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Theatre at 405 West 55th Street at Ninth Avenue

The Alvin Ailey American Dance Theater (AAADT) is a modern dance company based in New York City. It was founded in 1958 by choreographer and dancer Alvin Ailey. It is made up of 32 dancers, led by artistic director Robert Battle and associate artistic director Matthew Rushing.


Alvin Ailey and a group of young Black modern dancers first performed at New York's 92nd Street Young Men's Hebrew Association (92nd Street Y), under the name Alvin Ailey American Dance Theater (AAADT), in March 1958.[1] Ailey was the company's director, choreographer, and principal dancer. The company started as an ensemble of only seven dancers, plus their choreographer, and many guest choreographers.[2]

Following their first performance, which included Ailey's Blues Suite, the company traveled on what were known as the "station wagon tours"; in 1960, the AAADT became a resident company of the 51st Street YWCA's Clark Center for the Performing Arts.[3] During this period Ailey choreographed his famous work Revelations, a character dance done to traditional music. In 1962, Ailey changed his all-black dance company into a multi-racial group.[2] In that same year, the company was chosen to tour the Far East, Southeast Asia and Australia as part of President John F. Kennedy's "President's Special International Program for Cultural Presentations". AAADT was the first "Black" company to travel for Kennedy's program.[4]

In 1960, James Truitte joined the dance company, and later became an authority on Horton's technique. [5][6]

Judith Jamison, a star of the company for 15 years, joined the company in 1965.[7]

Ailey established a school in 1969, the same year that the company moved to the Brooklyn Academy of Music.[8] Both company and school relocated to 229 East 59th Street in Manhattan a year later, to a renovated church building.[9] In April of that year, a financial crisis caused Ailey to issue a statement that the dissolution of the company might take place.[10] The crisis abated, however, and in 1971 AAADT made its first performance at the New York City Center.[11]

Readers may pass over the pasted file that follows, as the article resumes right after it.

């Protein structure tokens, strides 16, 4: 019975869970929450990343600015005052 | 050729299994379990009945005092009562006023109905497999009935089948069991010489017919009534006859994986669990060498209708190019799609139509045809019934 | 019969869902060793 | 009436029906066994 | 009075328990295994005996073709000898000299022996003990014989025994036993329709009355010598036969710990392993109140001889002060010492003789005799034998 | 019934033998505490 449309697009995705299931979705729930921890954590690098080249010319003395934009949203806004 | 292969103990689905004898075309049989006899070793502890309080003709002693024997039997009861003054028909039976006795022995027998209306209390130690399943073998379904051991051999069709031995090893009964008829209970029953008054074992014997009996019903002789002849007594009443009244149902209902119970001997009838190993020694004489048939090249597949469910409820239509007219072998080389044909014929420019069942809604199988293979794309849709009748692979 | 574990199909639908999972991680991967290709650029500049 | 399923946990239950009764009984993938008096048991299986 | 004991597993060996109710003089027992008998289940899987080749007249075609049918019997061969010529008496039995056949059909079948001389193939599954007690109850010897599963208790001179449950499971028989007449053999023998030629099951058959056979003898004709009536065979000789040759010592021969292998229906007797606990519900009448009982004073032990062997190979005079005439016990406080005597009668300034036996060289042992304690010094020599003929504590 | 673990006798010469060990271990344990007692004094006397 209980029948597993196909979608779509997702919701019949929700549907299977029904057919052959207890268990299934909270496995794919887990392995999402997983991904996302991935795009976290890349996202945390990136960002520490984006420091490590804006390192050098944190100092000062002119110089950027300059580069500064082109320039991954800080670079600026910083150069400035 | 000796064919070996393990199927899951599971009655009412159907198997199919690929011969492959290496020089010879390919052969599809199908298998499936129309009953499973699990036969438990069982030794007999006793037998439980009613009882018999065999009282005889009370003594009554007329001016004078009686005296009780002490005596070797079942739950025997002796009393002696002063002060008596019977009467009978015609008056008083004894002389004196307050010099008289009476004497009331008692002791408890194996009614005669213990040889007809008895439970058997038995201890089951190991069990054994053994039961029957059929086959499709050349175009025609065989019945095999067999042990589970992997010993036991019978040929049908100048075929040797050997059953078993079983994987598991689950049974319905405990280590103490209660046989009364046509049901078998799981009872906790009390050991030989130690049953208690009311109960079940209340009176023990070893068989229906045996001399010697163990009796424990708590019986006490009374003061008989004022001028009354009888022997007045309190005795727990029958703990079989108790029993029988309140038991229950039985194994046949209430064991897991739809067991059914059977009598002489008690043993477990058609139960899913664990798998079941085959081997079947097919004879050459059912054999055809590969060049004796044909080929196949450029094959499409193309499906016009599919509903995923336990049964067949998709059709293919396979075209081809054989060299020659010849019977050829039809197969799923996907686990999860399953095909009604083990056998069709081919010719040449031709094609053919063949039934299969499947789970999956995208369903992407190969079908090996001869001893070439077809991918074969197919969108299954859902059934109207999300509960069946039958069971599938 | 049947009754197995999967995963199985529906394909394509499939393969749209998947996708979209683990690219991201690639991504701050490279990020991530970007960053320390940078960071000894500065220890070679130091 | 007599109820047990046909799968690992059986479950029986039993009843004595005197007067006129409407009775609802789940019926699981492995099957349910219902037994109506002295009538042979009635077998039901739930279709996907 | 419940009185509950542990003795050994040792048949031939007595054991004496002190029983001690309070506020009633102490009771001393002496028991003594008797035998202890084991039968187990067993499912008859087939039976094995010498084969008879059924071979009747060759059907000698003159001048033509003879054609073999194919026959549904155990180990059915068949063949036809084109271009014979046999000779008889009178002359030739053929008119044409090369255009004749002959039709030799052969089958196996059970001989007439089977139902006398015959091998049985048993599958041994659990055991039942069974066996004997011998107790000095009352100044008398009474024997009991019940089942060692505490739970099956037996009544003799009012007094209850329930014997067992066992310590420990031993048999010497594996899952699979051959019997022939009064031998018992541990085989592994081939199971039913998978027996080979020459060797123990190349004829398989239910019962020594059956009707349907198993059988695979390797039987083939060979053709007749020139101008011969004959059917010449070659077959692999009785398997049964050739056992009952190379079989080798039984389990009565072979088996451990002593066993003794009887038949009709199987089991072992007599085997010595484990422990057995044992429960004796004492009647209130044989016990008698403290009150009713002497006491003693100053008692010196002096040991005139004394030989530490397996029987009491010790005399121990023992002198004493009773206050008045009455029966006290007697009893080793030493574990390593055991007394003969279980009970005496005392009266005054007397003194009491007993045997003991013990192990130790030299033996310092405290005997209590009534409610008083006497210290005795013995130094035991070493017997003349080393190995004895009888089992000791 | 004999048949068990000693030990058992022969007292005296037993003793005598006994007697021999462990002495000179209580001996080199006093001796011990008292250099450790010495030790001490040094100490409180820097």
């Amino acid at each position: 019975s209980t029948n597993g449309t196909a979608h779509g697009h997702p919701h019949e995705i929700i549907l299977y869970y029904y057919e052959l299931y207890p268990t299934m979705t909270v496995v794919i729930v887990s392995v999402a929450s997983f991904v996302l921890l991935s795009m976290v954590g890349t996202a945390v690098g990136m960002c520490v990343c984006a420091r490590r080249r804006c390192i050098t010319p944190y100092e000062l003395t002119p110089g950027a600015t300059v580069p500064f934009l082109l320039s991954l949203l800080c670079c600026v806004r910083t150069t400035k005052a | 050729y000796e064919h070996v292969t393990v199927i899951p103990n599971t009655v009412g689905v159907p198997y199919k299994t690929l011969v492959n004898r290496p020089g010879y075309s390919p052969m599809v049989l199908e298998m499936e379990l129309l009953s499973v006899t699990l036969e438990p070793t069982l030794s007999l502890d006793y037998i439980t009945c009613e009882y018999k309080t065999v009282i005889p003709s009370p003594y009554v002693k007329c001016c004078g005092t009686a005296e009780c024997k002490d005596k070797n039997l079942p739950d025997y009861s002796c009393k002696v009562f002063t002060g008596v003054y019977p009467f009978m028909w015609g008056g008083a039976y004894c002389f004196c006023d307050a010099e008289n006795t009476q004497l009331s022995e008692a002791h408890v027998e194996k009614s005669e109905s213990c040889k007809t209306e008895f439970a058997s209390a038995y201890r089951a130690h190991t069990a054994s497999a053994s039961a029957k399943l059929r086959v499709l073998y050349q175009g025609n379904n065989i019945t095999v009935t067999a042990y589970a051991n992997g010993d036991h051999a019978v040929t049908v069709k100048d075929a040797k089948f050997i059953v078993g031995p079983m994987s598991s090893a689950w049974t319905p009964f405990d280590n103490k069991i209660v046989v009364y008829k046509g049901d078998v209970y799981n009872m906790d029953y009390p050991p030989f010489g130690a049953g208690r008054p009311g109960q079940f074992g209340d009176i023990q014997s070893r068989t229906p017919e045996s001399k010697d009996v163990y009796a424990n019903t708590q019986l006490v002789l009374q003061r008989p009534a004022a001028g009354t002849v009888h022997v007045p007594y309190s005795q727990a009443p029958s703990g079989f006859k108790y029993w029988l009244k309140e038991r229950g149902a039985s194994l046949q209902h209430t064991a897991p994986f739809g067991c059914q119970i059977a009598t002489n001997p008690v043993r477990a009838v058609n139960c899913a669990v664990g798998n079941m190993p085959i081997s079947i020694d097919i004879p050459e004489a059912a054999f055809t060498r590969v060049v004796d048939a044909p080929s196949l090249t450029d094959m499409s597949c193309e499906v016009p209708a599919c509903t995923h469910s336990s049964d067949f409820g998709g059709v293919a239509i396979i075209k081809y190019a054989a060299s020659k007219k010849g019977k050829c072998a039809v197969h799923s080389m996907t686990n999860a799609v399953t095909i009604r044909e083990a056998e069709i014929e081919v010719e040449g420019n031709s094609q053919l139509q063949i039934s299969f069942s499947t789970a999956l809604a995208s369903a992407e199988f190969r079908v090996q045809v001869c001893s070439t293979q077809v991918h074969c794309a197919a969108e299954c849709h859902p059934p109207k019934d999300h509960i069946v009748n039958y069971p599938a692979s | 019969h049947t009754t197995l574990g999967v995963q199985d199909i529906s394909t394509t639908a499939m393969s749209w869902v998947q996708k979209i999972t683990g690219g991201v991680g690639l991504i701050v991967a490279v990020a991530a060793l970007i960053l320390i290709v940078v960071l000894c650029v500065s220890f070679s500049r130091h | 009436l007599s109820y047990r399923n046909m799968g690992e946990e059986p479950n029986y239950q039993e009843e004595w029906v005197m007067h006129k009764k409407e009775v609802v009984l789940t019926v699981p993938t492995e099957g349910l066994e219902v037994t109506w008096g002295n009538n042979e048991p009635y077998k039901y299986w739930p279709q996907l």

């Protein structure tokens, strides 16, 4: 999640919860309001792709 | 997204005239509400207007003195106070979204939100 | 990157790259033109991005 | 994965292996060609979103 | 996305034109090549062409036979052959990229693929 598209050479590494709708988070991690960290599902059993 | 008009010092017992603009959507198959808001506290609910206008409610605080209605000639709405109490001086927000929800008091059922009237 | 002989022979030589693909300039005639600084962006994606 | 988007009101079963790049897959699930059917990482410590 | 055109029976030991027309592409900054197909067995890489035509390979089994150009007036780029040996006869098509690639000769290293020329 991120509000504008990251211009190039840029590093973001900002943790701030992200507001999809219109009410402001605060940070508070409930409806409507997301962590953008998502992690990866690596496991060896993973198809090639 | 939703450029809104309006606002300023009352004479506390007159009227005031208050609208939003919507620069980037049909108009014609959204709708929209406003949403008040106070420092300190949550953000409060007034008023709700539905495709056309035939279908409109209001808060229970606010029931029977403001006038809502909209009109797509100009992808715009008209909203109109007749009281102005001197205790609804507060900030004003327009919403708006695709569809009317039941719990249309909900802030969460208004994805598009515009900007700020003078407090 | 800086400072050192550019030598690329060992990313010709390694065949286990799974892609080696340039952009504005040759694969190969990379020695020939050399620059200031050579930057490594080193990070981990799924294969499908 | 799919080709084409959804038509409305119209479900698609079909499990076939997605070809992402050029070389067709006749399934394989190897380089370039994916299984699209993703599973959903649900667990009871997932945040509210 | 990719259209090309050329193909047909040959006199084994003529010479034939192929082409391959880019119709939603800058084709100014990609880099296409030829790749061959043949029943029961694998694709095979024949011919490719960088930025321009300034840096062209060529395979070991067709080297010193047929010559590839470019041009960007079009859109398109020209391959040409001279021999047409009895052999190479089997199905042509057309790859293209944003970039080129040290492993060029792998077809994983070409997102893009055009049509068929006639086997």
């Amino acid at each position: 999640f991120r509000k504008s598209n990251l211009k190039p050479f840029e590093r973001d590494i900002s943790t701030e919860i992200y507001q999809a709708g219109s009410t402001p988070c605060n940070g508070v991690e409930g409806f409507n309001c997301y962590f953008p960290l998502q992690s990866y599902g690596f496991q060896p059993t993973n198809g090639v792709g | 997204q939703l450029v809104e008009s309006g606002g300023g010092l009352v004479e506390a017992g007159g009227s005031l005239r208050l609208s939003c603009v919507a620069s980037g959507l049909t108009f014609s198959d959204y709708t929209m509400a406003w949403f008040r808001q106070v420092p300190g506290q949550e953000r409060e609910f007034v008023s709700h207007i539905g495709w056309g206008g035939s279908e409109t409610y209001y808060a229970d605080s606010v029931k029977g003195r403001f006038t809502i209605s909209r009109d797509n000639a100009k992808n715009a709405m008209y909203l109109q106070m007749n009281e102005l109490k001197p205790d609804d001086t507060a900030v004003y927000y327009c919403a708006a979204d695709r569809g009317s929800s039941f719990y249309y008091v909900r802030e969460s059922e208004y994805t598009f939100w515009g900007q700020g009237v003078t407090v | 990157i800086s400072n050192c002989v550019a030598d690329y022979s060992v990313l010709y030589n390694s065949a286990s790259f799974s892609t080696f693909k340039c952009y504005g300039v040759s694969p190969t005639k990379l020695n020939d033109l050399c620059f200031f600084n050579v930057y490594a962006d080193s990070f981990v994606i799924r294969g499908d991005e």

AAADT, the Alvin Ailey Repertory Ensemble (later renamed Ailey II), and the Alvin Ailey American Dance Center (later renamed The Ailey School) relocated in 1980 to four new studios in a building on Broadway. The company celebrated its 25th anniversary three years later.[12]

Alvin Ailey died on December 1, 1989; before his death he selected Judith Jamison to succeed him as artistic director,[12] and the entire Ailey organization moved to 211 West 61st Street on the Upper West Side of Manhattan. The Ailey School and nearby Fordham College at Lincoln Center (FCLC), Fordham University, have since affiliated to offer a Bachelor of Fine Arts (BFA) degree program.[13]

Following tours in Russia, France and Cuba in the 1990s, as well as a residency in South Africa in 1997, the Alvin Ailey Dance Foundation announced in 2001 that a new dance complex was to be developed. Ground was broken on the building site in Manhattan the following year. The company and school moved into the building, named the Joan Weill Center for Dance, in 2004.[14]

The Alvin Ailey Dance Theater performs, Friday, February 10, 2023, in the State Dining Room of the White House.


The Ailey School is an accredited institutional member of the National Association of Schools of Dance (NASD). The school is recognized by the U.S. Department of Education as an institution of higher education and is eligible to participate in Title IV programs.


Many people have contributed to the success of AAADT, but the work of Michael Kaiser, the executive director from 1990 to 1993, is often cited[15][16][17] as a model of successful nonprofit performing arts management.

Masazumi Chaya, who later served as associate artistic director for 28 years, first joined the company as a dancer in 1972.[18]

After 21 seasons (since 1989), Jamison personally selected Robert Battle to succeed her as Ailey's artistic director in 2011, and The New York Times declared he "has injected the company with new life."[19]